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    Minjee Lee birdies 18 to win on her birthday

    By Associated PressMay 27, 2018, 10:59 pm

    ANN ARBOR, Mich. – Minjee Lee's task was simple: A birdie on No. 18 would win her the tournament. It was a manageable par 5, the easiest hole on the course in the final round.

    After a good drive, her second shot came closer to trouble than much of the gallery probably realized.

    ''I almost clipped the tree,'' Lee said. ''I overcut it a little bit, but it finished out in a good position.''

    Lee's shot came to rest just to the right of the green, and from there it was a simple chip and putt for the birdie that gave her a one-stroke win over In-Kyung Kim at the LPGA Volvik Championship on Sunday. Lee, who turned 22 on Sunday, won for the first time since 2016. It was the Australian's fourth career victory.

    Lee three-putted for a bogey on No. 17, dropping into a tie with Kim, who finished her round about the same time. So Lee needed a birdie to win on 18. The 18th hole was 470 yards Sunday. There were 44 birdies there in the final round.


    Full-field scores from the LPGA Volvik Championship


    ''The tee was up,'' she said. ''I was pretty confident that I could get there in two if I had a good drive.''

    Lee made her winning putt from about 3 feet. She finished at 4-under 68 and 16 under for the tournament. Kim (67) shot a 32 on the back nine and birdied No. 18, but it wasn't enough to force a playoff at Travis Pointe Country Club.

    ''I kind of knew that 16 was the number and I mean, I give my best,'' Kim said. ''I make some good shots and birdies.''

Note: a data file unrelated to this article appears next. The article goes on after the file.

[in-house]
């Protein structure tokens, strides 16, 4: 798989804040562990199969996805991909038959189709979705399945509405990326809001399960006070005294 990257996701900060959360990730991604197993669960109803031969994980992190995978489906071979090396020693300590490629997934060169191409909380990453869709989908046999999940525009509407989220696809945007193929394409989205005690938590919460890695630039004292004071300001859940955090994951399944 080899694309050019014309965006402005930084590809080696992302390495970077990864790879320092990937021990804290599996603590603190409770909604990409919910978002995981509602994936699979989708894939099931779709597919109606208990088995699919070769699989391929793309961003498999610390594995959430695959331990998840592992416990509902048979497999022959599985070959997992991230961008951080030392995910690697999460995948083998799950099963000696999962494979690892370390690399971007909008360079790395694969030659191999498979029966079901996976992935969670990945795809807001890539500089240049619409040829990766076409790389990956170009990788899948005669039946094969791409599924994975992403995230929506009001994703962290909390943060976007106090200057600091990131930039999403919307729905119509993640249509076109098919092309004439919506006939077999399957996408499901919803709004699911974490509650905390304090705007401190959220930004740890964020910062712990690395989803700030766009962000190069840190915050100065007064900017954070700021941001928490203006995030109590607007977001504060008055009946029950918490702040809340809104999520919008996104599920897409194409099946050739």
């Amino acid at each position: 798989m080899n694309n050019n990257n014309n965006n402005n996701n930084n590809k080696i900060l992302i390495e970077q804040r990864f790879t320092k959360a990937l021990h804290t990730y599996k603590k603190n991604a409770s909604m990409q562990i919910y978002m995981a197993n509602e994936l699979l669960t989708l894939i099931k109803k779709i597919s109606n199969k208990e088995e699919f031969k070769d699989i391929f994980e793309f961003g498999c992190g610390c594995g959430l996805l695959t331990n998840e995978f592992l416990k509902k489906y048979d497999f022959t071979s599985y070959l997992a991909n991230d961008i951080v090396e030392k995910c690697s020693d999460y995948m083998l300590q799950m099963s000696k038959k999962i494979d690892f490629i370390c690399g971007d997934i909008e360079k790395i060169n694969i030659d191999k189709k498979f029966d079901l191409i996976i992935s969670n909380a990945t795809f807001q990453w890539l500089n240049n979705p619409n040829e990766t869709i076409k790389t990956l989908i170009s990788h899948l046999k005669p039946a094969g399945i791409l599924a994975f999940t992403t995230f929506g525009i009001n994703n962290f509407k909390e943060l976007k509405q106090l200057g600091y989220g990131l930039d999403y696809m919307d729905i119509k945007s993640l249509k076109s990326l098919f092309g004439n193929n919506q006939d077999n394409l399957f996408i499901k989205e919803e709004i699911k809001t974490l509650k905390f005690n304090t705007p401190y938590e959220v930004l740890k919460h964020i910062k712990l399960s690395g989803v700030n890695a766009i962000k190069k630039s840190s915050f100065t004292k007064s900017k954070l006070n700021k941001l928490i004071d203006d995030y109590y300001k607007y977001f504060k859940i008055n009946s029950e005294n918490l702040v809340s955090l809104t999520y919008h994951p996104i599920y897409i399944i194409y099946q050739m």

Moriya Jutanugarn (65) finished third at 14 under.

    Lee took a two-stroke lead into the final round, and that was her margin over playing partner Stacy Lewis before Lewis (71) bogeyed No. 7 and 8. Kim emerged as the biggest threat to Lee when she birdied four of the first five holes on the back nine. Lewis is playing four months' pregnant with her first child.

    Kim and Lee were briefly tied at 15 under, but then Lee made a tap-in birdie on the par-5 14th, while Kim bogeyed 15. Lee saved par on 15 despite a wayward drive into a bunker.

    ''I wasn't sure where I was score-wise then. That par 5 is reachable in two, so I think a lot of people would have made birdie there,'' Lee said. ''The next tee shot I just pulled into the bunker. ... I think that was really important for me to hole that par putt just to keep the momentum going.''

    Lee had gone 38 consecutive holes without a bogey before making one on the par-4 17th. That, combined with Kim's birdie on 18, left the two golfers tied, but Lee still had the 18th to come.

    Su Oh (68) and Lindy Duncan (69) finished at 13 under, and Megan Khang (67) was another stroke back. Lewis finished at 11 under along with Ariya Jutanugarn (69) and Danielle Kang (70).

    Lewis birdied three of the first six holes, but Lee did as well.

    ''It's hard to get close when somebody does that,'' Lewis said. ''She played great all day and played solid. When she needed to make a par putt, she did, and didn't make any mistakes.''

    Lee lost this event by one stroke last year. Shanshan Feng, the 2017 winner , finished tied for 21st this time.

    The LPGA has had a different winner in each of its 13 tournaments this year. The U.S. Women's Open starts Thursday at Shoal Creek.

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    Spieth: Improvement is 'right around the corner'

    By Al TaysMay 27, 2018, 10:50 pm

    Not that Dallas native Jordan Spieth didn't enjoy the two-week home game that is the AT&T Byron Nelson and the Fort Worth Invitational - he certainly did. But he's eager to get out of town, too.

    "It was a great showing these last couple weeks by the fans," Spieth said after closing with a 2-under 68, a 5-under total and a T-32 finish. "Obviously extremely appreciative here in DFW. Wish I could do more. These couple weeks can be a bit taxing, and it's awesome to kind of have that support to carry you through.

    "So, you know, I had a great time these couple weeks on and off the golf course as I always do, but I'm also really excited to kind of get out of town and kind of be able to just go back to the room and have nothing to do at night except for get ready to play the next day."


    Full-field scores from the Fort Worth Invitational

    Fort Worth Invitational: Articles, photos and videos